Here, we take a look at the causes of depression after quitting smoking, how to manage those symptoms, and a variety of coping techniques designed to help you push through that early discomfort and maintain your commitment to quitting smoking for good!
Causes of depression after stopping smoking
The nicotine withdrawal phase of quitting smoking is the main cause of depression. In fact, due to the nature of the drug and your habit, smoking cessation and depression go hand-in-hand. This is because your body and brain have become dependent on nicotine, and as you begin to starve yourself of the drug, your dopamine levels are significantly reduced. As the “feel-good” neurotransmitter1, these reduced levels of dopamine are the key reason for feeling depressed after quitting smoking.
Another reason for depression after giving up smoking is that you suddenly find yourself without the perceived “crutch” or “companion” that made you believe they were there to help you through difficult moments. Of course, that feeling is a trap, and smoking has, in fact, been proven to increase stress levels2 over time rather than lower them. If you feel adrift or lost without nicotine, just remember that it is a vicious circle that only feeds itself while damaging your body at the same time!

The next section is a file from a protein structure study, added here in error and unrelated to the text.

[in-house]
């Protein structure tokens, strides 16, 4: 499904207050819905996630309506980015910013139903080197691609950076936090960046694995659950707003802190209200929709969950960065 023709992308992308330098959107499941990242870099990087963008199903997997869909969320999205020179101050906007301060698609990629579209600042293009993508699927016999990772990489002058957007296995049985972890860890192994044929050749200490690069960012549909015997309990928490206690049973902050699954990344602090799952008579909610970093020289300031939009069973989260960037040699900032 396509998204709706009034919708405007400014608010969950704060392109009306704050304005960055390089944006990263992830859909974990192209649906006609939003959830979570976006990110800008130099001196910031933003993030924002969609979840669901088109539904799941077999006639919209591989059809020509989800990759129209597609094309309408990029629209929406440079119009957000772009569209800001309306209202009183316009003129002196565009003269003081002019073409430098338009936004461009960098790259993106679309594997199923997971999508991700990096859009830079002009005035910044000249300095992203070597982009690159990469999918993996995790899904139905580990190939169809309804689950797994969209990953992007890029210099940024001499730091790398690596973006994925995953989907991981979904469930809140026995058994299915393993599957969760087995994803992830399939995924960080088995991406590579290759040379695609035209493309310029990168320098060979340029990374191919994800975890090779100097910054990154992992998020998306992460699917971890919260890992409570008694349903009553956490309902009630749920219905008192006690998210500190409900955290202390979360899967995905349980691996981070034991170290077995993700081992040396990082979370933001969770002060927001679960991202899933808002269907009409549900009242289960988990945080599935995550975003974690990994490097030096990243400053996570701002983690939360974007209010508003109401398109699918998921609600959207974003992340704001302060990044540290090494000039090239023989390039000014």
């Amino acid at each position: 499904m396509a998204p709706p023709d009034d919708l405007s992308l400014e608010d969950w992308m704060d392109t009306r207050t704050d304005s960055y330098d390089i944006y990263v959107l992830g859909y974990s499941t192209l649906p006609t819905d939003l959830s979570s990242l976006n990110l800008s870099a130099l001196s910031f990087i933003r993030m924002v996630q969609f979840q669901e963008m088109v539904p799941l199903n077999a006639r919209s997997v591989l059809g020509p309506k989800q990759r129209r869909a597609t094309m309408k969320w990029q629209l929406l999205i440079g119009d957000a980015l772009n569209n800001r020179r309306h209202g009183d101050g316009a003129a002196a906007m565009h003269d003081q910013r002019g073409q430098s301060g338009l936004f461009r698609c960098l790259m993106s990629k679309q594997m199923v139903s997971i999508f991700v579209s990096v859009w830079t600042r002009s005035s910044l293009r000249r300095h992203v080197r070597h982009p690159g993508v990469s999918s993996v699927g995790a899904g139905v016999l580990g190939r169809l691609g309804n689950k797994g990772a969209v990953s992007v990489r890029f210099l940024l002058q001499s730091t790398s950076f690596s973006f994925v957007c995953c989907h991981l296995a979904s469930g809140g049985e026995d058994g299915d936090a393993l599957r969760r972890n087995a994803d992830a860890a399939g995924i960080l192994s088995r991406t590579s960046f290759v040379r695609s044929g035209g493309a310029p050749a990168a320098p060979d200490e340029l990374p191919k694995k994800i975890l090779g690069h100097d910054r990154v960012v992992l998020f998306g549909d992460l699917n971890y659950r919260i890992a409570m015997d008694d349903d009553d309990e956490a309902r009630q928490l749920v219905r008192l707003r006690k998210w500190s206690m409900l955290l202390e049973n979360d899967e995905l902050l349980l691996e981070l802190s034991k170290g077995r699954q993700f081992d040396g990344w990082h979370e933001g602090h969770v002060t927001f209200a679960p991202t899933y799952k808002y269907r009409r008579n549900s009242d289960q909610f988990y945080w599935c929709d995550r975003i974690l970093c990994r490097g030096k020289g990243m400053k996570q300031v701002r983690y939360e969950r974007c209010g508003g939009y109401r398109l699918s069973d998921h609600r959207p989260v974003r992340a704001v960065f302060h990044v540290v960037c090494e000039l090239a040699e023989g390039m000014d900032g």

Quitting Smoking and Depression — Symptoms
There are various symptoms related to quitting smoking and depression and recognizing them is the first step towards dealing with them effectively. Symptoms may include:
- Insomnia or sleeplessness
- Lack of motivation
- Anxiety or an “empty” feeling
- Lethargy and apathy
- Lack of concentration
- Changes in appetite
- Emotional irritability
You may experience any of these symptoms combined over the course of your journey to becoming smoke free, however, in most cases, they will be present within the first few days or weeks of quitting. Once you have associated them with your nicotine withdrawal, you can begin to deal with them.
Dealing with Depression after Stopping Smoking
While there are many symptoms related to smoking cessation and depression, thankfully, there are plenty of ways to deal with them and improve your mood.
- Exercise — Whether it’s a quick walk, a long run, or a session in the gym, exercise releases endorphins in the brain which can help improve your mood and relieve some of your symptoms.
- Renew Your commitment — Reminding yourself why you want to quit smoking can help. Go through the reasons you wanted to quit in the first place and concentrate on how much better your life will be once you’ve kicked the habit.
- Do Something that Makes you Feel Good — Whether it’s seeing friends, taking up a new hobby, or eating something you enjoy, doing something that makes you feel good can help relieve the symptoms of depression after stopping smoking.
- Join a Support Group — Sometimes, talking with other smokers going through the same experience can make a big difference. Join a support group and discuss your feelings or offer advice to others on how to deal with depression after quitting smoking.
- NRT Products— Nicotine replacement therapy helps your body gradually deal with nicotine withdrawal, relieving many of the worst symptoms associated with it.3
For more information regarding smoking cessation and depression, contact the NHS stop smoking service or speak to your local pharmacist about how NRT can help. Additionally, learn more about NRT products here and discover the best combination for your specific journey to becoming smoke free.